James Deen, for those who don’t recognize the name as anything but a misspelling of “James Dean,” is a porn actor with a cult following — one based around what female fans online deemed a more sensitive, soulful appearance and persona. That early female audience soon earned the actor major magazine profiles, which in turn led to more mainstream stardom and a relatively innocuous “brand” that overlapped somewhat with pop feminism’s rise on the Internet. As a result, despite the rape jokes he made on Twitter and his refusal to use the word “feminist” to describe himself, Deen morphed into a friendly avatar: the “nice,” feminist-friendly porno guy.
But this week, in a Cosby-like cascade, several women in the adult entertainment world are speaking out, both anonymously and openly, about sexual assaults or attempted assaults they allege they experienced at Deen’s hands, all fitting a somewhat similar pattern. Deen denied the allegations on Twitter, but the disturbing nature of the stories led to widespread and immediate action: the actor was unceremoniously dropped from quite a few film and endorsement deals, signaling that his industry is, at the very least, serious about appearing to value consent and bodily autonomy.
At first glance, this story looks like another sad tale of a male celebrity whose friendly facade shrouds something menacing, specifically towards women. And yet, an unfortunate “lesson” that many have chosen to mine from this debacle is a simplistic one, bashing self-styled “male feminists.” Never mind that Deen never personally embraced the F-word, or that plenty of actual male feminists approach the designation with no interest in boosting their cred or their fame, but out of genuine concern for gender equality. “Never trust a self-described male feminist” is not only the gist of one major article that’s circulated, but a mantra I’ve seen repeated all over social media in the aftermath of the upsetting accusations.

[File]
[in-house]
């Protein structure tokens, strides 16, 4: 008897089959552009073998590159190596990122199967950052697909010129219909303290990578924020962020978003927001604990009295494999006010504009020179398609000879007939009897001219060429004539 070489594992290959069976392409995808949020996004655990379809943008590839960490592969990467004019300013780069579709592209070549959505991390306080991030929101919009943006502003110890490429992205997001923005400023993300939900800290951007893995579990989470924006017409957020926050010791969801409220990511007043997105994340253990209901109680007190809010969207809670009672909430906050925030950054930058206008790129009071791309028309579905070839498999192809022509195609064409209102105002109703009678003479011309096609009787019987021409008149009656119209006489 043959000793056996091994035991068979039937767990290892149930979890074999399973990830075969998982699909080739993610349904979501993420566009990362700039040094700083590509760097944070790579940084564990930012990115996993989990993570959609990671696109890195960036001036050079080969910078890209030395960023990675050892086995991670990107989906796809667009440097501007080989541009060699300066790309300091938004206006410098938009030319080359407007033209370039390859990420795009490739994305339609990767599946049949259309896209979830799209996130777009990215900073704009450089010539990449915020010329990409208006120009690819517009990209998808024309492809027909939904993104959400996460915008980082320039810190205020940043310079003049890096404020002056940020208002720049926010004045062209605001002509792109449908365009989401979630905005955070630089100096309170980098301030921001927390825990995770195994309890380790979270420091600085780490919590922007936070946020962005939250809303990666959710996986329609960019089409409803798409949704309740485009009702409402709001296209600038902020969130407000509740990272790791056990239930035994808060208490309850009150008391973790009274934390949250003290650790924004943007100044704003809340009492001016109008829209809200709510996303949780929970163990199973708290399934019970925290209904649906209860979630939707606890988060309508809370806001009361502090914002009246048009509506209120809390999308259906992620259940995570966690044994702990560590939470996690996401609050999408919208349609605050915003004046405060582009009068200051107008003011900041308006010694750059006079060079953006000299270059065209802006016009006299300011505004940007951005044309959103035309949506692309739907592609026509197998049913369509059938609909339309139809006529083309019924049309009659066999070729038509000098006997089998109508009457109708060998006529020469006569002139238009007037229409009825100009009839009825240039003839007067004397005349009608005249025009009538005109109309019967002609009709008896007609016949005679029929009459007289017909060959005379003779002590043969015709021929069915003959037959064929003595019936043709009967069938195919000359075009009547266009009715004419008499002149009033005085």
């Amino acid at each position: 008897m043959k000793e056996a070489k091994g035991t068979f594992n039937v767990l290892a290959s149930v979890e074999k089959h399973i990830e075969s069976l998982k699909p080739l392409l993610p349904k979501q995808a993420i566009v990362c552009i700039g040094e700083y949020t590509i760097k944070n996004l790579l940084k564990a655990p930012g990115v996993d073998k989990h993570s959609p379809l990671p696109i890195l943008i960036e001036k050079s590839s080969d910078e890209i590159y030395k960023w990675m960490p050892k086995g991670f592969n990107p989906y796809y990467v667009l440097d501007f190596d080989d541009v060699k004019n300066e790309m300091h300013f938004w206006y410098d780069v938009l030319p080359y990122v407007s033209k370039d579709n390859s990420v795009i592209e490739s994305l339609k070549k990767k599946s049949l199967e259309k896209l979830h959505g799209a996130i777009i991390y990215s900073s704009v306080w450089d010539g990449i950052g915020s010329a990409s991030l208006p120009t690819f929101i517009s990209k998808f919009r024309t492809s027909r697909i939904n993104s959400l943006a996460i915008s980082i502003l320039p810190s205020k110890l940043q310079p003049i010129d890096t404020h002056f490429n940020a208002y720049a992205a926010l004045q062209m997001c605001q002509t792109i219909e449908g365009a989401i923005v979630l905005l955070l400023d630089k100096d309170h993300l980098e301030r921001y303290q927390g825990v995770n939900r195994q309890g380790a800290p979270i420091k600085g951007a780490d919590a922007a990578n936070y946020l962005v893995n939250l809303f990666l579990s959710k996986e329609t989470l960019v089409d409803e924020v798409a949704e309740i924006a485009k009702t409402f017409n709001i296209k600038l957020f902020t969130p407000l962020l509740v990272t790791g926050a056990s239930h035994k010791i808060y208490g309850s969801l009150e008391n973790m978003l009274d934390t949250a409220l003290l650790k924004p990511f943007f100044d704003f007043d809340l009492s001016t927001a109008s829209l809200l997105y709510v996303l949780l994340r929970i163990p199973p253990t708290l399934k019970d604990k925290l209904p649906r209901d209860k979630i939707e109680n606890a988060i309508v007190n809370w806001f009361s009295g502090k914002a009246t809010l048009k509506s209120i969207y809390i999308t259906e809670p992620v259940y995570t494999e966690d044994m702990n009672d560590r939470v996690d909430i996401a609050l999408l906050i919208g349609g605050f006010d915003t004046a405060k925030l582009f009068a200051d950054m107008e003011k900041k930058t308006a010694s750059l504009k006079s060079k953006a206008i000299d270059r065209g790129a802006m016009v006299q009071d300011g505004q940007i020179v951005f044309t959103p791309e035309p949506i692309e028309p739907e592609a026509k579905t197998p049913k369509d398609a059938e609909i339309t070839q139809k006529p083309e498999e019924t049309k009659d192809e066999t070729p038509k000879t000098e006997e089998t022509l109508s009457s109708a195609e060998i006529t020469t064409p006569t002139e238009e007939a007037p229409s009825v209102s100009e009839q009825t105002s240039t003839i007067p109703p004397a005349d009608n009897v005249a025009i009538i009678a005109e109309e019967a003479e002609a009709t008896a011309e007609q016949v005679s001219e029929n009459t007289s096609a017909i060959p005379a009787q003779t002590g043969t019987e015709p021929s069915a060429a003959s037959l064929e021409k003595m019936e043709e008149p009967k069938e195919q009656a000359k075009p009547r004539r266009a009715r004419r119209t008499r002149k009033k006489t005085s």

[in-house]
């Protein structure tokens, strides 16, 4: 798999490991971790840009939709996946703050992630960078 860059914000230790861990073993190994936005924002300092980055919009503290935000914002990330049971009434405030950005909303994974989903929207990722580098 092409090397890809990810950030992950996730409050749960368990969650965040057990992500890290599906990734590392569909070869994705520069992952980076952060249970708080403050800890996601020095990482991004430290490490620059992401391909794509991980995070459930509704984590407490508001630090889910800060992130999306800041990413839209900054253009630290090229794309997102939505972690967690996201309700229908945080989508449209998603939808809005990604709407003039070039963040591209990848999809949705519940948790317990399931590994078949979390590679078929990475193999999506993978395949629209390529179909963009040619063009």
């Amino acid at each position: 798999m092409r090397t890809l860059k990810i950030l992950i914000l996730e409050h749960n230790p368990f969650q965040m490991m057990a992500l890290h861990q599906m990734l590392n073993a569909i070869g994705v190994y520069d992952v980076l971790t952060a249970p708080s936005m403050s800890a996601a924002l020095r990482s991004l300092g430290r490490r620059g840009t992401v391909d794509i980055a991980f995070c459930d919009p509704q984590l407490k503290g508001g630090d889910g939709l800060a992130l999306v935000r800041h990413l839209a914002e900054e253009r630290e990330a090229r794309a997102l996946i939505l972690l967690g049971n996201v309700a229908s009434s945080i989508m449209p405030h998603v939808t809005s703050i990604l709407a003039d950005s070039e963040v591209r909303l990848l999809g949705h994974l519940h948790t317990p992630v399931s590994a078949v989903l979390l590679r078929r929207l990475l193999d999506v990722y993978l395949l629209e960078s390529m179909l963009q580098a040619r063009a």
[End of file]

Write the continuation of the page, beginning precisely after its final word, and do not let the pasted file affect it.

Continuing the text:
That article, Mic.com’s “The James Deen Rape Allegations Reveal a Huge Problem With ‘Male Feminism’,” turned the Deen story into a chance to imagine the Male Feminist as a new, capitalization-worthy archetype to replace the old-fashioned “sensitive” misogynist — based on personal evidence gathered from readers:
In the pantheon of entitled white male tropes, the self-proclaimed, all-caps Male Feminist is quickly ascending in status beyond the standard flip-flop-wearing bro or gingham shirt-swathed fuckboy. The Male Feminist is similar to the softboy, a term coined by writer Alan Hanson in Medium, in that he is “emotionally intelligent but does nothing with this knowledge. He is artistic. He is aware. He is still a dick.”